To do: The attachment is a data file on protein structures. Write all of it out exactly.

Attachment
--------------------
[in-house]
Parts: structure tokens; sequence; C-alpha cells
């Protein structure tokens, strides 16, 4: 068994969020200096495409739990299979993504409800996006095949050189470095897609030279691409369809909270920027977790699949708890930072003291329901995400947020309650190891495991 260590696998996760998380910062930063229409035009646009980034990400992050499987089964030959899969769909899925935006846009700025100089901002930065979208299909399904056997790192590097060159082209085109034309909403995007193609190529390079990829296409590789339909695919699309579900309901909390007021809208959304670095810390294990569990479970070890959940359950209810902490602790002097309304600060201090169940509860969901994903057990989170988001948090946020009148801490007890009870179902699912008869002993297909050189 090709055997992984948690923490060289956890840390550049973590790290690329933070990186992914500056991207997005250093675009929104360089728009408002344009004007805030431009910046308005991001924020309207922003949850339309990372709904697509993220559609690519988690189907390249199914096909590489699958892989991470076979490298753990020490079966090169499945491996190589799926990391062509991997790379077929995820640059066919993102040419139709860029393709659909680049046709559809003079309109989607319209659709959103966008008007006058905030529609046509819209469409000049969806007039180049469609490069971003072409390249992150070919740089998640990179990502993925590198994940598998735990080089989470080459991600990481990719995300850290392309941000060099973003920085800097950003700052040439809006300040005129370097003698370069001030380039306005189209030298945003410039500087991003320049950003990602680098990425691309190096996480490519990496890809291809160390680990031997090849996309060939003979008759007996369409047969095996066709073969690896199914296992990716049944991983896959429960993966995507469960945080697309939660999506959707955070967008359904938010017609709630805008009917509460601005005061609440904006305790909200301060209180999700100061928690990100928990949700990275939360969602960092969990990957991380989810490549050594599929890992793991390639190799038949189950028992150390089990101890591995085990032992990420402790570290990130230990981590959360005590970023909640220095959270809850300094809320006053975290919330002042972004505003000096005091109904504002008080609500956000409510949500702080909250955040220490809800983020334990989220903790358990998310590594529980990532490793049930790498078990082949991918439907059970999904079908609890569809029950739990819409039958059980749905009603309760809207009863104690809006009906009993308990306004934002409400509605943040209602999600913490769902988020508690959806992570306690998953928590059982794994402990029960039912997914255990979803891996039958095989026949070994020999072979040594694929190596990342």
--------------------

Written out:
[in-house]
Parts: structure tokens; sequence; C-alpha cells
């Protein structure tokens, strides 16, 4: 068994969020200096495409739990299979993504409800996006095949050189470095897609030279691409369809909270920027977790699949708890930072003291329901995400947020309650190891495991 260590696998996760998380910062930063229409035009646009980034990400992050499987089964030959899969769909899925935006846009700025100089901002930065979208299909399904056997790192590097060159082209085109034309909403995007193609190529390079990829296409590789339909695919699309579900309901909390007021809208959304670095810390294990569990479970070890959940359950209810902490602790002097309304600060201090169940509860969901994903057990989170988001948090946020009148801490007890009870179902699912008869002993297909050189 090709055997992984948690923490060289956890840390550049973590790290690329933070990186992914500056991207997005250093675009929104360089728009408002344009004007805030431009910046308005991001924020309207922003949850339309990372709904697509993220559609690519988690189907390249199914096909590489699958892989991470076979490298753990020490079966090169499945491996190589799926990391062509991997790379077929995820640059066919993102040419139709860029393709659909680049046709559809003079309109989607319209659709959103966008008007006058905030529609046509819209469409000049969806007039180049469609490069971003072409390249992150070919740089998640990179990502993925590198994940598998735990080089989470080459991600990481990719995300850290392309941000060099973003920085800097950003700052040439809006300040005129370097003698370069001030380039306005189209030298945003410039500087991003320049950003990602680098990425691309190096996480490519990496890809291809160390680990031997090849996309060939003979008759007996369409047969095996066709073969690896199914296992990716049944991983896959429960993966995507469960945080697309939660999506959707955070967008359904938010017609709630805008009917509460601005005061609440904006305790909200301060209180999700100061928690990100928990949700990275939360969602960092969990990957991380989810490549050594599929890992793991390639190799038949189950028992150390089990101890591995085990032992990420402790570290990130230990981590959360005590970023909640220095959270809850300094809320006053975290919330002042972004505003000096005091109904504002008080609500956000409510949500702080909250955040220490809800983020334990989220903790358990998310590594529980990532490793049930790498078990082949991918439907059970999904079908609890569809029950739990819409039958059980749905009603309760809207009863104690809006009906009993308990306004934002409400509605943040209602999600913490769902988020508690959806992570306690998953928590059982794994402990029960039912997914255990979803891996039958095989026949070994020999072979040594694929190596990342």